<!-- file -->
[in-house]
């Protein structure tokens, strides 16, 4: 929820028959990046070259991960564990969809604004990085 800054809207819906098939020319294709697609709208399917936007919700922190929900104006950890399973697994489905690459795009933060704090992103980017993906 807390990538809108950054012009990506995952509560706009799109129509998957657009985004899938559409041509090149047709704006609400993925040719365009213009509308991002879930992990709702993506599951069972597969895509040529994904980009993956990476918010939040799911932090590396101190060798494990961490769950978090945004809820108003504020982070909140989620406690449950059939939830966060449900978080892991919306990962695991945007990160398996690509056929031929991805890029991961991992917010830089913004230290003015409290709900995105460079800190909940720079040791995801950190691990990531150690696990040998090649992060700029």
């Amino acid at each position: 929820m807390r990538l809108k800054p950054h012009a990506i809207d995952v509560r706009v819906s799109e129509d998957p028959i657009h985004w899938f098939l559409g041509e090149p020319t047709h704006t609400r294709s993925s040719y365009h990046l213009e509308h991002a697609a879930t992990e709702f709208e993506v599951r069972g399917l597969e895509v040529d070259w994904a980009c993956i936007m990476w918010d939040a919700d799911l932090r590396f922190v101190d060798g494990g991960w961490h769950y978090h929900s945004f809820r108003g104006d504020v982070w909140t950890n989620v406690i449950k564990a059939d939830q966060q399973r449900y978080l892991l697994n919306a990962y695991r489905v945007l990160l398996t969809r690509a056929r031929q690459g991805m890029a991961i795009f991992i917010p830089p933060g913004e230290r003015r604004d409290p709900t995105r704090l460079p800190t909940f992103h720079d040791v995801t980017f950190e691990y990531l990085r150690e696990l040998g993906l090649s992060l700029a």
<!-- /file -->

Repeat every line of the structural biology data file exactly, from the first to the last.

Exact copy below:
[in-house]
């Protein structure tokens, strides 16, 4: 929820028959990046070259991960564990969809604004990085 800054809207819906098939020319294709697609709208399917936007919700922190929900104006950890399973697994489905690459795009933060704090992103980017993906 807390990538809108950054012009990506995952509560706009799109129509998957657009985004899938559409041509090149047709704006609400993925040719365009213009509308991002879930992990709702993506599951069972597969895509040529994904980009993956990476918010939040799911932090590396101190060798494990961490769950978090945004809820108003504020982070909140989620406690449950059939939830966060449900978080892991919306990962695991945007990160398996690509056929031929991805890029991961991992917010830089913004230290003015409290709900995105460079800190909940720079040791995801950190691990990531150690696990040998090649992060700029």
């Amino acid at each position: 929820m807390r990538l809108k800054p950054h012009a990506i809207d995952v509560r706009v819906s799109e129509d998957p028959i657009h985004w899938f098939l559409g041509e090149p020319t047709h704006t609400r294709s993925s040719y365009h990046l213009e509308h991002a697609a879930t992990e709702f709208e993506v599951r069972g399917l597969e895509v040529d070259w994904a980009c993956i936007m990476w918010d939040a919700d799911l932090r590396f922190v101190d060798g494990g991960w961490h769950y978090h929900s945004f809820r108003g104006d504020v982070w909140t950890n989620v406690i449950k564990a059939d939830q966060q399973r449900y978080l892991l697994n919306a990962y695991r489905v945007l990160l398996t969809r690509a056929r031929q690459g991805m890029a991961i795009f991992i917010p830089p933060g913004e230290r003015r604004d409290p709900t995105r704090l460079p800190t909940f992103h720079d040791v995801t980017f950190e691990y990531l990085r150690e696990l040998g993906l090649s992060l700029a």